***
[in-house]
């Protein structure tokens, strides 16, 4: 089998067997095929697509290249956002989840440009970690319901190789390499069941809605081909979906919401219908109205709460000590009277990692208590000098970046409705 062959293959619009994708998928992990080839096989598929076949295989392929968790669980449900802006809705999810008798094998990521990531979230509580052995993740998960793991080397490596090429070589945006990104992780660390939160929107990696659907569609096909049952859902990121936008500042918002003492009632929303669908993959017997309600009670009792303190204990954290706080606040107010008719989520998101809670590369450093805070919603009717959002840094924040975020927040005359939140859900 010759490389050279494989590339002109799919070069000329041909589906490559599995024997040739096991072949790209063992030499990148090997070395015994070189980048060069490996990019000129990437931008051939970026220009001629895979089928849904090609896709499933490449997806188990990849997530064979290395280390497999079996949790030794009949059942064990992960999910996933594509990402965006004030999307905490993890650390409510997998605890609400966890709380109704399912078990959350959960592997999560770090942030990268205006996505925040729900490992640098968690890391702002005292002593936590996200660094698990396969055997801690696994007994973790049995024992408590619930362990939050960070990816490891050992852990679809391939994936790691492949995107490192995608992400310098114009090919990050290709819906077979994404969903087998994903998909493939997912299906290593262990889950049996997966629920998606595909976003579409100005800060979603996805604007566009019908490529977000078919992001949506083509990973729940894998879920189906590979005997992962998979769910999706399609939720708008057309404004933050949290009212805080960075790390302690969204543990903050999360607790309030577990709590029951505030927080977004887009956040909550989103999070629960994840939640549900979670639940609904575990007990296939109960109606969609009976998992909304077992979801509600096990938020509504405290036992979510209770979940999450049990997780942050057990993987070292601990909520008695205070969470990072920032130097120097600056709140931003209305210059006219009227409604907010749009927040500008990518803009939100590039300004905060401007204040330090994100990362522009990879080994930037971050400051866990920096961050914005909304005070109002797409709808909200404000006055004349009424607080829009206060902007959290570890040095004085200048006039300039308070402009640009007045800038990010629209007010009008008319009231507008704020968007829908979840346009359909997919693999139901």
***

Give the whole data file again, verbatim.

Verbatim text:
[in-house]
């Protein structure tokens, strides 16, 4: 089998067997095929697509290249956002989840440009970690319901190789390499069941809605081909979906919401219908109205709460000590009277990692208590000098970046409705 062959293959619009994708998928992990080839096989598929076949295989392929968790669980449900802006809705999810008798094998990521990531979230509580052995993740998960793991080397490596090429070589945006990104992780660390939160929107990696659907569609096909049952859902990121936008500042918002003492009632929303669908993959017997309600009670009792303190204990954290706080606040107010008719989520998101809670590369450093805070919603009717959002840094924040975020927040005359939140859900 010759490389050279494989590339002109799919070069000329041909589906490559599995024997040739096991072949790209063992030499990148090997070395015994070189980048060069490996990019000129990437931008051939970026220009001629895979089928849904090609896709499933490449997806188990990849997530064979290395280390497999079996949790030794009949059942064990992960999910996933594509990402965006004030999307905490993890650390409510997998605890609400966890709380109704399912078990959350959960592997999560770090942030990268205006996505925040729900490992640098968690890391702002005292002593936590996200660094698990396969055997801690696994007994973790049995024992408590619930362990939050960070990816490891050992852990679809391939994936790691492949995107490192995608992400310098114009090919990050290709819906077979994404969903087998994903998909493939997912299906290593262990889950049996997966629920998606595909976003579409100005800060979603996805604007566009019908490529977000078919992001949506083509990973729940894998879920189906590979005997992962998979769910999706399609939720708008057309404004933050949290009212805080960075790390302690969204543990903050999360607790309030577990709590029951505030927080977004887009956040909550989103999070629960994840939640549900979670639940609904575990007990296939109960109606969609009976998992909304077992979801509600096990938020509504405290036992979510209770979940999450049990997780942050057990993987070292601990909520008695205070969470990072920032130097120097600056709140931003209305210059006219009227409604907010749009927040500008990518803009939100590039300004905060401007204040330090994100990362522009990879080994930037971050400051866990920096961050914005909304005070109002797409709808909200404000006055004349009424607080829009206060902007959290570890040095004085200048006039300039308070402009640009007045800038990010629209007010009008008319009231507008704020968007829908979840346009359909997919693999139901």